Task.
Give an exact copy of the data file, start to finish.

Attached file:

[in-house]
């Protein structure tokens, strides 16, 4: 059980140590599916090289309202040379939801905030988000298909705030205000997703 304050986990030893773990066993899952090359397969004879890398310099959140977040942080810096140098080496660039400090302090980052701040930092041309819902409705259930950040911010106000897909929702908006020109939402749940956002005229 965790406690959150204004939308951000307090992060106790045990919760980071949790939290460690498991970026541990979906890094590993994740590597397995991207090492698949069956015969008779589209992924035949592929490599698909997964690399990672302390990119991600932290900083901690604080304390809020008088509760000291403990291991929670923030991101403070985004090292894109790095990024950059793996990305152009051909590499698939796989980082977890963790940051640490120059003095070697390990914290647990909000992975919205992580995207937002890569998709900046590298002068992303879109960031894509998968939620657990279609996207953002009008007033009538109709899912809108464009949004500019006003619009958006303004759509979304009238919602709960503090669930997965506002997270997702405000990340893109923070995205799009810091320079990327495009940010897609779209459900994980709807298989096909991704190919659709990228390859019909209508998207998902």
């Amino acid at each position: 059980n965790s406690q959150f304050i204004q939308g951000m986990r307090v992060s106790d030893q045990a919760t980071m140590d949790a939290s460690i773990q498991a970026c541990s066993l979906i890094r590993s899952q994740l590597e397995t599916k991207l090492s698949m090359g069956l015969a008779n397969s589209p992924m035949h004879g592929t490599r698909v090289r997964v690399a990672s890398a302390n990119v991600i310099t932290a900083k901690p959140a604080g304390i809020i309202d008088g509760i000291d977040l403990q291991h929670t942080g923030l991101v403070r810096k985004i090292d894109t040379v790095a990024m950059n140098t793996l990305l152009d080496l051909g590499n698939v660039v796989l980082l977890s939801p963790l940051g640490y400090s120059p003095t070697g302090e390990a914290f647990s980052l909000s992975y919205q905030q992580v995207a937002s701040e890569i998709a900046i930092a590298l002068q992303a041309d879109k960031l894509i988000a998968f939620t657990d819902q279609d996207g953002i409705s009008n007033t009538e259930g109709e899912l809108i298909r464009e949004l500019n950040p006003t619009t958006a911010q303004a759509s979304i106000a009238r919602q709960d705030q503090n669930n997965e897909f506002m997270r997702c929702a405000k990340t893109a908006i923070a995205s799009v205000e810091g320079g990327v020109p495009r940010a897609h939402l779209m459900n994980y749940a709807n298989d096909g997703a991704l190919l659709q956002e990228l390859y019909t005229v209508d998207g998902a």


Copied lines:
[in-house]
């Protein structure tokens, strides 16, 4: 059980140590599916090289309202040379939801905030988000298909705030205000997703 304050986990030893773990066993899952090359397969004879890398310099959140977040942080810096140098080496660039400090302090980052701040930092041309819902409705259930950040911010106000897909929702908006020109939402749940956002005229 965790406690959150204004939308951000307090992060106790045990919760980071949790939290460690498991970026541990979906890094590993994740590597397995991207090492698949069956015969008779589209992924035949592929490599698909997964690399990672302390990119991600932290900083901690604080304390809020008088509760000291403990291991929670923030991101403070985004090292894109790095990024950059793996990305152009051909590499698939796989980082977890963790940051640490120059003095070697390990914290647990909000992975919205992580995207937002890569998709900046590298002068992303879109960031894509998968939620657990279609996207953002009008007033009538109709899912809108464009949004500019006003619009958006303004759509979304009238919602709960503090669930997965506002997270997702405000990340893109923070995205799009810091320079990327495009940010897609779209459900994980709807298989096909991704190919659709990228390859019909209508998207998902």
């Amino acid at each position: 059980n965790s406690q959150f304050i204004q939308g951000m986990r307090v992060s106790d030893q045990a919760t980071m140590d949790a939290s460690i773990q498991a970026c541990s066993l979906i890094r590993s899952q994740l590597e397995t599916k991207l090492s698949m090359g069956l015969a008779n397969s589209p992924m035949h004879g592929t490599r698909v090289r997964v690399a990672s890398a302390n990119v991600i310099t932290a900083k901690p959140a604080g304390i809020i309202d008088g509760i000291d977040l403990q291991h929670t942080g923030l991101v403070r810096k985004i090292d894109t040379v790095a990024m950059n140098t793996l990305l152009d080496l051909g590499n698939v660039v796989l980082l977890s939801p963790l940051g640490y400090s120059p003095t070697g302090e390990a914290f647990s980052l909000s992975y919205q905030q992580v995207a937002s701040e890569i998709a900046i930092a590298l002068q992303a041309d879109k960031l894509i988000a998968f939620t657990d819902q279609d996207g953002i409705s009008n007033t009538e259930g109709e899912l809108i298909r464009e949004l500019n950040p006003t619009t958006a911010q303004a759509s979304i106000a009238r919602q709960d705030q503090n669930n997965e897909f506002m997270r997702c929702a405000k990340t893109a908006i923070a995205s799009v205000e810091g320079g990327v020109p495009r940010a897609h939402l779209m459900n994980y749940a709807n298989d096909g997703a991704l190919l659709q956002e990228l390859y019909t005229v209508d998207g998902a």